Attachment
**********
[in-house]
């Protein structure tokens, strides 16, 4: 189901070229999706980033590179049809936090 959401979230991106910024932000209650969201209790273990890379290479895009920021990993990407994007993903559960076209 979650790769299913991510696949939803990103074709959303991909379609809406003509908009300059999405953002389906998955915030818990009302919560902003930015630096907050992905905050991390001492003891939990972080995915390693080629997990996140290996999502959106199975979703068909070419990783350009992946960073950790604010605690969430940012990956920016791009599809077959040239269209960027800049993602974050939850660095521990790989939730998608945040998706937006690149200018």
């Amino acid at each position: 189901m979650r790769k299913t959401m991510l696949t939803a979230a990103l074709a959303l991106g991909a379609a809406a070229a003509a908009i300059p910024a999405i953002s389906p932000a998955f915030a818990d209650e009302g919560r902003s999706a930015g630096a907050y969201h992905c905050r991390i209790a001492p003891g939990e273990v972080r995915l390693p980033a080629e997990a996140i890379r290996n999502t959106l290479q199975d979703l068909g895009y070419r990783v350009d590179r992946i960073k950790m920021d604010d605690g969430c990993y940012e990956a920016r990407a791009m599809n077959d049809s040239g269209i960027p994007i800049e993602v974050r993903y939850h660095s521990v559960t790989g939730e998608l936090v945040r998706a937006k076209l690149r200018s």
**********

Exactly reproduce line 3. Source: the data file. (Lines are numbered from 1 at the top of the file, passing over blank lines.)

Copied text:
């Amino acid at each position: 189901m979650r790769k299913t959401m991510l696949t939803a979230a990103l074709a959303l991106g991909a379609a809406a070229a003509a908009i300059p910024a999405i953002s389906p932000a998955f915030a818990d209650e009302g919560r902003s999706a930015g630096a907050y969201h992905c905050r991390i209790a001492p003891g939990e273990v972080r995915l390693p980033a080629e997990a996140i890379r290996n999502t959106l290479q199975d979703l068909g895009y070419r990783v350009d590179r992946i960073k950790m920021d604010d605690g969430c990993y940012e990956a920016r990407a791009m599809n077959d049809s040239g269209i960027p994007i800049e993602v974050r993903y939850h660095s521990v559960t790989g939730e998608l936090v945040r998706a937006k076209l690149r200018s």